A dermoscopic examination of supernumerary nipple shows a pattern similar to the dermatofibroma with a central, white, scarlike area and a peripheral fine-pigment network. The supernumerary nipple may also present with a cleftlike appearance centrally in the absence of lateral pressure, thus allowing differentiation from dermatofibroma.[36] For a more precise examination one can resort to a reflectance confocal microscopy.[37]

Approximately 5% of supernumerary nipples are identified in ectopic locations outside of the milk line, such as on the back,[34] shoulder (note the image below),[38] extremities, neck, face, genitalia, and perineum.

Ectopic supernumerary nipple on the shoulder. Cour Ectopic supernumerary nipple on the shoulder. Courtesy of Dr B. Fisher.


Most supernumerary nipples are sporadic, although familial cases have been reported, including 1 report of a family who had supernumerary nipples in 4 successive generations. Familial cases are typically inherited in an autosomal dominant fashion with incomplete expressivity.[39]

Contributor Information and Disclosures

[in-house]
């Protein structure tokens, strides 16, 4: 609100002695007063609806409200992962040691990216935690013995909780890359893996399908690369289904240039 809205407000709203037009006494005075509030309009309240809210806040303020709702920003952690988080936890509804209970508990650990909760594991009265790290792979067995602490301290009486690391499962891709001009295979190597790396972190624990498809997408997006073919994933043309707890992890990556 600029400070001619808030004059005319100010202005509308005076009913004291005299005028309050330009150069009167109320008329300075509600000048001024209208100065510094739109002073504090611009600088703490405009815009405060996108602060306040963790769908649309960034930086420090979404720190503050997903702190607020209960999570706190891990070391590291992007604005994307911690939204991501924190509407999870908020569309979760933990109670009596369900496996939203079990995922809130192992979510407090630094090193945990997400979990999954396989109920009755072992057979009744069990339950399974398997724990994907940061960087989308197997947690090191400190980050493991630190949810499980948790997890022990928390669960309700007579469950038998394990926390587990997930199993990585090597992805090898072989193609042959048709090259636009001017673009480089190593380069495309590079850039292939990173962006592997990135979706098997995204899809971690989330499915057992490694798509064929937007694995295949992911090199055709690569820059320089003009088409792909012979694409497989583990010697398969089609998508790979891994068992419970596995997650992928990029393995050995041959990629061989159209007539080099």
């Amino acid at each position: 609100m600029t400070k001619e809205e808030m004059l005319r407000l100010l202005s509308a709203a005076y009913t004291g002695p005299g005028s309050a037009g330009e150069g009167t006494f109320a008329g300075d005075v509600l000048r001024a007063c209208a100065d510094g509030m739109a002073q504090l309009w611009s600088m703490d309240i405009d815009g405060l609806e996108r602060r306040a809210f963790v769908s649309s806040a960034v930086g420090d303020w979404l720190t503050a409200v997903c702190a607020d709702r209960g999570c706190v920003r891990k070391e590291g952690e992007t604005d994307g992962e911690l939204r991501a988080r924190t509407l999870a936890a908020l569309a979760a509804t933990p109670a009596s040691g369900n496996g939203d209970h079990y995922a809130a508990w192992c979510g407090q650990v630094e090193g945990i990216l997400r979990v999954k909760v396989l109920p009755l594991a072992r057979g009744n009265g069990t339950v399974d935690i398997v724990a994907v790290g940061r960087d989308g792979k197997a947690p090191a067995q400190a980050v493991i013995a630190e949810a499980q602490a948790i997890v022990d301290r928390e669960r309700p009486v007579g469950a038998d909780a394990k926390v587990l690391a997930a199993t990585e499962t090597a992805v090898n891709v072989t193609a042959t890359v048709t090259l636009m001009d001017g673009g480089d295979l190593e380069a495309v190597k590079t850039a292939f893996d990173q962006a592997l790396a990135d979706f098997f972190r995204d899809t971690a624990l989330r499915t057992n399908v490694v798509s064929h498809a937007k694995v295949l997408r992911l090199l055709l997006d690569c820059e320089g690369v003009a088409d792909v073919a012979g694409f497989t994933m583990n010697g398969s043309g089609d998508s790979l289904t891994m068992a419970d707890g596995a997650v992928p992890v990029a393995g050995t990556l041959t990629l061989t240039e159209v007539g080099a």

Nicholas V Nguyen, MD Resident Physician, Department of Dermatology, Children's Hospital Colorado, Denver Health Medical Center, University of Colorado Hospital, VA Eastern Colorado

Nicholas V Nguyen, MD is a member of the following medical societies: Alpha Omega Alpha, American Academy of Dermatology, International Society of Dermatology, Society for Pediatric Dermatology

Disclosure: Nothing to disclose.


Craig G Burkhart, MD, MPH Clinical Professor, Department of Medicine, Medical College of Ohio; Clinical Assistant Professor, Department of Medicine, Ohio University College of Osteopathic Medicine

Craig G Burkhart, MD, MPH is a member of the following medical societies: Association of Military Dermatologists, American College of Aesthetic and Cosmetic Physicians; American Society of Aesthetic/Cosmetic Physicians, Michigan Dermatological Society, Academy of Medicine of Toledo and Lucas County, Ohio Dermatological Association, American Academy of Dermatology, Ohio State Medical Association, Phi Beta Kappa

Disclosure: Nothing to disclose.

Specialty Editor Board